Boris Reizis, PhD
Columbia University Medical Center, New York, NY
Molecular control of self-DNA recognition in lupus
In lupus, the body’s immune system mounts an abnormal response to DNA, the otherwise harmless genetic instruction material we each carry with us. Watchdog cells of the immune system called “dendritic cells” oversee this recognition of DNA.
Dr. Reizis hypothesizes that in lupus, a unique protein in these watchdog dendritic cells regulates this ability to recognize DNA. As a result, this protein may determine whether the immune system would react to DNA of its own cells, and mount an attack.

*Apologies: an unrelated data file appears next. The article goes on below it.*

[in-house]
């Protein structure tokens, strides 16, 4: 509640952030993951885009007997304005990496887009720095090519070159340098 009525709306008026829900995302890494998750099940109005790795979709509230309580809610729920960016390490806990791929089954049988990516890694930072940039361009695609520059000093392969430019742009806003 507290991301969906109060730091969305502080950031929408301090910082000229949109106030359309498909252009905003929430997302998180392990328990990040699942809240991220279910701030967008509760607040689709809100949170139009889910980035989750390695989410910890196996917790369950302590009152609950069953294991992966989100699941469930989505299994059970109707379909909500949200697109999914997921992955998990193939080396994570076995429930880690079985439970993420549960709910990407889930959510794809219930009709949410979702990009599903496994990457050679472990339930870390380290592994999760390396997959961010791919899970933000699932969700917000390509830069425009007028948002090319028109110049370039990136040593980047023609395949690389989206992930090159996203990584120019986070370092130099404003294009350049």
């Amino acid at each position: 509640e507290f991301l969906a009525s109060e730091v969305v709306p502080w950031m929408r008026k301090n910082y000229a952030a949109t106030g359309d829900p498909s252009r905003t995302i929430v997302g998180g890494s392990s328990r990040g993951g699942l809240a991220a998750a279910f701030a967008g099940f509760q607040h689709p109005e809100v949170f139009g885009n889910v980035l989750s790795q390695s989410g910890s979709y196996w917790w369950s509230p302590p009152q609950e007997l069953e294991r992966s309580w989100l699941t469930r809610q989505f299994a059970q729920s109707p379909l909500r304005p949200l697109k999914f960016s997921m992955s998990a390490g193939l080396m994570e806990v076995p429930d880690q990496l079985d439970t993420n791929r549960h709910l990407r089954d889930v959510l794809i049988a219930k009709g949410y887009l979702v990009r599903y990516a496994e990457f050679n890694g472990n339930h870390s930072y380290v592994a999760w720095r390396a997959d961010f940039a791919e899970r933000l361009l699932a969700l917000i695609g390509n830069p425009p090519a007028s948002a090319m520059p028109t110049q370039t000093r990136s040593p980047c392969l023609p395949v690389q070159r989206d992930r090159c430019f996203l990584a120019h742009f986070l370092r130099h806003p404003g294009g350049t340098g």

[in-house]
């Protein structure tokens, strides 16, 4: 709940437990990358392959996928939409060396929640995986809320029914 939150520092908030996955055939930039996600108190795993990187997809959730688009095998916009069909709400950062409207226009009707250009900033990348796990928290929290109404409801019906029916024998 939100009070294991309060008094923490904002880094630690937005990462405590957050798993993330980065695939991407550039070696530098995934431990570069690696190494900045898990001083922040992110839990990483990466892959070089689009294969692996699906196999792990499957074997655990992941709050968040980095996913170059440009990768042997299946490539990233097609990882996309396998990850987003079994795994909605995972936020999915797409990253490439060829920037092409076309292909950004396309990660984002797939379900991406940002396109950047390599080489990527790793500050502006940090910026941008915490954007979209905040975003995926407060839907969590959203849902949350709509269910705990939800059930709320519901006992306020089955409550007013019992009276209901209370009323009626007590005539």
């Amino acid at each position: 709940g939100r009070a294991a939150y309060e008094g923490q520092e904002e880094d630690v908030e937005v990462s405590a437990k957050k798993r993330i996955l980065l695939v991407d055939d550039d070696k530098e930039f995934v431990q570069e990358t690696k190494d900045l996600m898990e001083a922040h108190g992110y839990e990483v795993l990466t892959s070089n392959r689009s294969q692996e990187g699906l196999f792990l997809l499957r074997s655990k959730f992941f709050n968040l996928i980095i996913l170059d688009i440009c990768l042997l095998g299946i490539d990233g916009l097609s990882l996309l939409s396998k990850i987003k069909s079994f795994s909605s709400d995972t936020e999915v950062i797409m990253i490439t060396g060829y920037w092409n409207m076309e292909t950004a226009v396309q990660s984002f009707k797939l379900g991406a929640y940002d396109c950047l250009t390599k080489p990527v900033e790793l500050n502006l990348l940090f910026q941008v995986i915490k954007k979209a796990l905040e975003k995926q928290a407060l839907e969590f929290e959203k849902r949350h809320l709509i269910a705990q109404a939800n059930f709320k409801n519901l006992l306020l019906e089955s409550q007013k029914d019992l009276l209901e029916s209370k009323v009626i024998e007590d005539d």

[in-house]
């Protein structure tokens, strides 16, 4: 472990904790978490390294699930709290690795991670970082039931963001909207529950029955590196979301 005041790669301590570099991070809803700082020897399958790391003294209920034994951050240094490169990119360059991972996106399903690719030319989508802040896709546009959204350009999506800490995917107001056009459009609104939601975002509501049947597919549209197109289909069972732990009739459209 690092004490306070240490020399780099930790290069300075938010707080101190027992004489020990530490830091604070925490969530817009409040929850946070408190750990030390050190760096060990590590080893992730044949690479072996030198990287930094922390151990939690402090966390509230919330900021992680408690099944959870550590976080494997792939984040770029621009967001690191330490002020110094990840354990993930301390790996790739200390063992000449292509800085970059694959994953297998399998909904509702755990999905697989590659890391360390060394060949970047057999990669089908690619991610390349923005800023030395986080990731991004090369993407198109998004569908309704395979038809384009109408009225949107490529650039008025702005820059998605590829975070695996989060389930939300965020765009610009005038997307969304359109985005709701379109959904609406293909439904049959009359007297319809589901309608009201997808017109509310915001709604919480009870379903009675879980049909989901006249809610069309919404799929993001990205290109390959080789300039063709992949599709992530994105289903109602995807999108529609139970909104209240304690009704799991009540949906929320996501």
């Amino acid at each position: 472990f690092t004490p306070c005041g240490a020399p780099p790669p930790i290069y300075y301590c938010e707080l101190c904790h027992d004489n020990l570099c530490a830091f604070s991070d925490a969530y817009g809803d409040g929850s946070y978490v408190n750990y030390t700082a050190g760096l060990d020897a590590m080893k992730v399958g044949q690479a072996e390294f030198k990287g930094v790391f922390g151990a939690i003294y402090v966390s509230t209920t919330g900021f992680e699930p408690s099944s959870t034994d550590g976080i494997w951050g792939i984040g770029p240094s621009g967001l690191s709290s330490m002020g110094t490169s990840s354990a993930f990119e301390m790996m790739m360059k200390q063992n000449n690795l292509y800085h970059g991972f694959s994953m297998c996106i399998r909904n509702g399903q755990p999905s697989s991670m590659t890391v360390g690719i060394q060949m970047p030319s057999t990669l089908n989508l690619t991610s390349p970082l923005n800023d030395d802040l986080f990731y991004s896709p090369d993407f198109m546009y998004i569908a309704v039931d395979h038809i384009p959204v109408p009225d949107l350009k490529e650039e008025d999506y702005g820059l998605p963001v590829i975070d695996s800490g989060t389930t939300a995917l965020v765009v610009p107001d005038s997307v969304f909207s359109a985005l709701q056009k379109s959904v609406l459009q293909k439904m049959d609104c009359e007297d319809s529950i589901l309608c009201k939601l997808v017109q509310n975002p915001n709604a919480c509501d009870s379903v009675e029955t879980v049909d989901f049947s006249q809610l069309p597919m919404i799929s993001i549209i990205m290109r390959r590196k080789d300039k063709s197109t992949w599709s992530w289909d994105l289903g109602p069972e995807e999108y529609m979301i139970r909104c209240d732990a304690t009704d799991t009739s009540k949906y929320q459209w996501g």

By testing this hypothesis both in the test tube and in lupus-bred animals, Dr. Reizis seeks to uncover new treatment approaches to blocking the misguided and terribly damaging attack on one’s own genetic material in lupus.
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- B Cells
- Cardiovascular System
- Cell Signaling
- Central Nervous System
- Dendritic Cells
- Environmental Triggers
- Gender Matters
- General Immune System Function
- Human Lupus Biology
- Lupus Pregnancy
- New to Lupus
- New Treatments
- T Cells
- Target Identification
- Why the Lupus Immune System Reacts to Its Own DNA